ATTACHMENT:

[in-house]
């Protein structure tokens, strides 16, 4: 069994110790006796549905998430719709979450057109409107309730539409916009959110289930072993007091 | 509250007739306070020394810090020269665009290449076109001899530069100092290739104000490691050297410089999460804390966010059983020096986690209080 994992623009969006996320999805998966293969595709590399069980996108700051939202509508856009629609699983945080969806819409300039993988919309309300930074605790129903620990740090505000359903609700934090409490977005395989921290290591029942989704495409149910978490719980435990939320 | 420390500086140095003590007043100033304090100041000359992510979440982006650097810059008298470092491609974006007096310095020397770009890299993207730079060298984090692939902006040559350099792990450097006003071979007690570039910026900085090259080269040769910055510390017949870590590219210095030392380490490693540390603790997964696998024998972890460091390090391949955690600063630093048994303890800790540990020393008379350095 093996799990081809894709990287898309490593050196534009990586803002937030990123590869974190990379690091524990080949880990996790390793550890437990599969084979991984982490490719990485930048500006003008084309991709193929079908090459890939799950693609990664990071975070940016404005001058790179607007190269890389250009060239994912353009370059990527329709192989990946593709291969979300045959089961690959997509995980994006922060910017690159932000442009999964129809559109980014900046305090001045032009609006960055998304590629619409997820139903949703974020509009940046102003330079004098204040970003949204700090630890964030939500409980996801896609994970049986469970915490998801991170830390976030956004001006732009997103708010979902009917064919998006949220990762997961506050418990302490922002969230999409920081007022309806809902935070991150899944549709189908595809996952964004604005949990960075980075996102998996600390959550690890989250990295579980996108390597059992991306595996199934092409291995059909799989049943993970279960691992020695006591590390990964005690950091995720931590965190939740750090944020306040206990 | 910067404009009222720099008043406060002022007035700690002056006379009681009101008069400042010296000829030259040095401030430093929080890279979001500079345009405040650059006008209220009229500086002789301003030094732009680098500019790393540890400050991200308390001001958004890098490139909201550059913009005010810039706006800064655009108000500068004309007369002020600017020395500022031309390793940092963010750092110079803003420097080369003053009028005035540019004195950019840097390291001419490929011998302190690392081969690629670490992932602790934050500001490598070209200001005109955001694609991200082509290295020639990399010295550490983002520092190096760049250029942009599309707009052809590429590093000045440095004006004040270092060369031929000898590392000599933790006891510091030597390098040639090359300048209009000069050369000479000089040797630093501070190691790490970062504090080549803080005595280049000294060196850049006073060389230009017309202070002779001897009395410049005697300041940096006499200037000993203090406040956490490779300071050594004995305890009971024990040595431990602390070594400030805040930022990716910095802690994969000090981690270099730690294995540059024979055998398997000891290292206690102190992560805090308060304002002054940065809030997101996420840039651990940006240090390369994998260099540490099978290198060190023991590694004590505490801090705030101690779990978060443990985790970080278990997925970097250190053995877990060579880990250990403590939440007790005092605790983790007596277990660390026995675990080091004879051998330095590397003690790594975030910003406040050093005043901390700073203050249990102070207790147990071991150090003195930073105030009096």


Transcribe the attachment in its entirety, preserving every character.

[in-house]
């Protein structure tokens, strides 16, 4: 069994110790006796549905998430719709979450057109409107309730539409916009959110289930072993007091 | 509250007739306070020394810090020269665009290449076109001899530069100092290739104000490691050297410089999460804390966010059983020096986690209080 994992623009969006996320999805998966293969595709590399069980996108700051939202509508856009629609699983945080969806819409300039993988919309309300930074605790129903620990740090505000359903609700934090409490977005395989921290290591029942989704495409149910978490719980435990939320 | 420390500086140095003590007043100033304090100041000359992510979440982006650097810059008298470092491609974006007096310095020397770009890299993207730079060298984090692939902006040559350099792990450097006003071979007690570039910026900085090259080269040769910055510390017949870590590219210095030392380490490693540390603790997964696998024998972890460091390090391949955690600063630093048994303890800790540990020393008379350095 093996799990081809894709990287898309490593050196534009990586803002937030990123590869974190990379690091524990080949880990996790390793550890437990599969084979991984982490490719990485930048500006003008084309991709193929079908090459890939799950693609990664990071975070940016404005001058790179607007190269890389250009060239994912353009370059990527329709192989990946593709291969979300045959089961690959997509995980994006922060910017690159932000442009999964129809559109980014900046305090001045032009609006960055998304590629619409997820139903949703974020509009940046102003330079004098204040970003949204700090630890964030939500409980996801896609994970049986469970915490998801991170830390976030956004001006732009997103708010979902009917064919998006949220990762997961506050418990302490922002969230999409920081007022309806809902935070991150899944549709189908595809996952964004604005949990960075980075996102998996600390959550690890989250990295579980996108390597059992991306595996199934092409291995059909799989049943993970279960691992020695006591590390990964005690950091995720931590965190939740750090944020306040206990 | 910067404009009222720099008043406060002022007035700690002056006379009681009101008069400042010296000829030259040095401030430093929080890279979001500079345009405040650059006008209220009229500086002789301003030094732009680098500019790393540890400050991200308390001001958004890098490139909201550059913009005010810039706006800064655009108000500068004309007369002020600017020395500022031309390793940092963010750092110079803003420097080369003053009028005035540019004195950019840097390291001419490929011998302190690392081969690629670490992932602790934050500001490598070209200001005109955001694609991200082509290295020639990399010295550490983002520092190096760049250029942009599309707009052809590429590093000045440095004006004040270092060369031929000898590392000599933790006891510091030597390098040639090359300048209009000069050369000479000089040797630093501070190691790490970062504090080549803080005595280049000294060196850049006073060389230009017309202070002779001897009395410049005697300041940096006499200037000993203090406040956490490779300071050594004995305890009971024990040595431990602390070594400030805040930022990716910095802690994969000090981690270099730690294995540059024979055998398997000891290292206690102190992560805090308060304002002054940065809030997101996420840039651990940006240090390369994998260099540490099978290198060190023991590694004590505490801090705030101690779990978060443990985790970080278990997925970097250190053995877990060579880990250990403590939440007790005092605790983790007596277990660390026995675990080091004879051998330095590397003690790594975030910003406040050093005043901390700073203050249990102070207790147990071991150090003195930073105030009096």